Students will draw upon their knowledge of history and the social sciences to analyze, synthesize and apply the principles of psychology. Students will have the opportunity to pursue independent research interests and learn to use the methods that psychologists employ to test and evaluate their hypotheses. This course will focus on the importance of authentic assessment while still addressing the challenging academic nature inherent in the field of psychology.

Advanced Placement European History (11,12)
Full Year, 1 credit
This course will provide juniors and seniors with an opportunity to examine European History in greater depth, while working on skills that are critical for success at the college level. By examining European history in greater detail, while specifically focusing on 1450 to the present, students will gain a greater contextual background contributing to their understanding of contemporary issues. The importance of European History during the modern era cannot be discounted when understanding key ideas, whether specific to the history of the Western World, or the European influence on the developing nations of our world today. Additionally, the AP format will continue to encourage students to sharpen their writing skills as they prepare for college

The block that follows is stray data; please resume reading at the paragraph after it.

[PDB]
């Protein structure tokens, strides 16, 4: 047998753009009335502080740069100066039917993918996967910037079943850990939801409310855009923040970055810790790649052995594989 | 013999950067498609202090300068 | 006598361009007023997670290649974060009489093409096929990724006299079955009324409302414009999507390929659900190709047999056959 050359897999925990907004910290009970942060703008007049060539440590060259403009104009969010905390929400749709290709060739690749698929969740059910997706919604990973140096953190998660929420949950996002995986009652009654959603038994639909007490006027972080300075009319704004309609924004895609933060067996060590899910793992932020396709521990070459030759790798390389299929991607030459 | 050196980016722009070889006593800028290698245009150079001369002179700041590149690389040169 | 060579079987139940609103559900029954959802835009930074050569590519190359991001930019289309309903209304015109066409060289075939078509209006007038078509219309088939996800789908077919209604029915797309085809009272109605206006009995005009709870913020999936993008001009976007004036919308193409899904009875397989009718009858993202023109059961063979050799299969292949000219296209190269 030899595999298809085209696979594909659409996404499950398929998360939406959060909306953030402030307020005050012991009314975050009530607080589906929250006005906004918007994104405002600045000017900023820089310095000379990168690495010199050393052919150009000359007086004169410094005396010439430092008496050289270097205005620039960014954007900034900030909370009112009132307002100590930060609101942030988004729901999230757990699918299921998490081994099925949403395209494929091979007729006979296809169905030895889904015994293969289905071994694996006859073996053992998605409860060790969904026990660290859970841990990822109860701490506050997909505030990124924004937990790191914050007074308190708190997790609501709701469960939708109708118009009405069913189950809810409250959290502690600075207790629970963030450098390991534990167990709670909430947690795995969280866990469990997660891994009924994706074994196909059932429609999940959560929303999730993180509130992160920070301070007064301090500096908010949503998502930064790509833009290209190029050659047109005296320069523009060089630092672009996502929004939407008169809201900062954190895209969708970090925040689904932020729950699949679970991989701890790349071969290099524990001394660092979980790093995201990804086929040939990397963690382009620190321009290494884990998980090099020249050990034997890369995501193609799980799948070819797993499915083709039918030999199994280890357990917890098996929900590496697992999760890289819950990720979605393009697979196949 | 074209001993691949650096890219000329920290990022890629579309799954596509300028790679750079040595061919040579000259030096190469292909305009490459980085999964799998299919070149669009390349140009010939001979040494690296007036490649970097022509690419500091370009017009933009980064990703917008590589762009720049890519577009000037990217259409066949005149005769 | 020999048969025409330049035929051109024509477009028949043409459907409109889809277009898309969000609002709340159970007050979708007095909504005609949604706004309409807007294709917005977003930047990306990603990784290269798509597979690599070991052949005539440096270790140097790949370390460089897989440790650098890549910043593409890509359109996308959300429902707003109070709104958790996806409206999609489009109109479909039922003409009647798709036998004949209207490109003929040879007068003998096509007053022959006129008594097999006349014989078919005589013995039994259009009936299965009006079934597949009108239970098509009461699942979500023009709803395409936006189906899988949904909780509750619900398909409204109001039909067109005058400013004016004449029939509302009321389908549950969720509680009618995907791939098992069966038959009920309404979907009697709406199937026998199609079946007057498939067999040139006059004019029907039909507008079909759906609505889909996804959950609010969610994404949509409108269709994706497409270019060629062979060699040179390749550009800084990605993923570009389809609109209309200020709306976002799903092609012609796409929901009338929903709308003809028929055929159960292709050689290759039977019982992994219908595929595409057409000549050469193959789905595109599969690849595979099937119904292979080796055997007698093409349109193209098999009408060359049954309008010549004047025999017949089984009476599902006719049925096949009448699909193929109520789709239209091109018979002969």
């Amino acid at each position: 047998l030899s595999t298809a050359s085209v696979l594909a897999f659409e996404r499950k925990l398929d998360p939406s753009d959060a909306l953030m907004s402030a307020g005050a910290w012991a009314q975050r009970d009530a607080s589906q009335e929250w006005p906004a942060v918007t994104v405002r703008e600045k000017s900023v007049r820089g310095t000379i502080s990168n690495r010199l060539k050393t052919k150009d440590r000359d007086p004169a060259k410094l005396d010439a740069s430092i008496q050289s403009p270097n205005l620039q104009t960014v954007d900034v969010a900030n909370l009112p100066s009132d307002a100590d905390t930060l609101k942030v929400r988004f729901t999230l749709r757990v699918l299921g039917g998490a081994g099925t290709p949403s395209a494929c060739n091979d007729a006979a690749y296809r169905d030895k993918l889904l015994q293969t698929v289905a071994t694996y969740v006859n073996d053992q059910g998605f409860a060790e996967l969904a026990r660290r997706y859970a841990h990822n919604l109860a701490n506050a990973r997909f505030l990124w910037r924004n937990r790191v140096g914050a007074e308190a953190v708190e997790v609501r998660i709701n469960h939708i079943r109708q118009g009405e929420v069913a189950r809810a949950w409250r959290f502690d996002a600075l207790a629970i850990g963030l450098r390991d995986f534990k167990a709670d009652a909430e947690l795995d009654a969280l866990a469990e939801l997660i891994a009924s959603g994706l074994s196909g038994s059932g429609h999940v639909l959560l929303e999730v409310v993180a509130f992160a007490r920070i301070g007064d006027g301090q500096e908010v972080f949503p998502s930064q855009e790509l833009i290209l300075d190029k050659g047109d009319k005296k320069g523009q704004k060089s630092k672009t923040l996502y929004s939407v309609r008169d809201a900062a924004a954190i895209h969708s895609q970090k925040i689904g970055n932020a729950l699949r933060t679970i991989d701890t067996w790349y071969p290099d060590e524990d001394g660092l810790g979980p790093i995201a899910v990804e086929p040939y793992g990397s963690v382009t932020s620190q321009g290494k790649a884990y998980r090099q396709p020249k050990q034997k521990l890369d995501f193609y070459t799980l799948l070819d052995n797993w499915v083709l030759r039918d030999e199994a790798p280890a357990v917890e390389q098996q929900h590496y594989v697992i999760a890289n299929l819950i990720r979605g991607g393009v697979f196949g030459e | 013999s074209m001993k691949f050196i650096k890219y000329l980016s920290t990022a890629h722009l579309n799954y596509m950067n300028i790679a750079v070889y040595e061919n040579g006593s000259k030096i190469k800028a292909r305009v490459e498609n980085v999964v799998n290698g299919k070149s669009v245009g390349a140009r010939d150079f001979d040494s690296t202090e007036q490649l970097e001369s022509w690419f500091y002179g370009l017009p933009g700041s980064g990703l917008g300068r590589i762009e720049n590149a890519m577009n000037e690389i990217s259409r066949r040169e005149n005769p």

The following semester courses are also available through Virtual High School (VHS):
American Foreign Policy
American Multiculturalism
AP Government and Politics: United States
Arts and Ideas: The Best of Western Culture
Community Service – Learning
Constitutional Law
Eastern & Western Thought
Gods of CNN: The Power of Modern Media
Great Inventions and Scientific Discoveries
Lewis and Clark’s Expedition
Maritime History: Riders on the Storm
Peacemaking
Personal Finance (Prerequisite-Algebra 2)
Pearl Harbor to the Atomic Bomb
Philosophy I
Practical Law
Sociology
Sports and American Society
The Glory of Ancient Rome
The Golden Age of Classical Greece
The Holocaust
The Vietnam War
Who Do I Want To Be When I Grow Up?
World Conflict, A United Nations Introduction
World Religions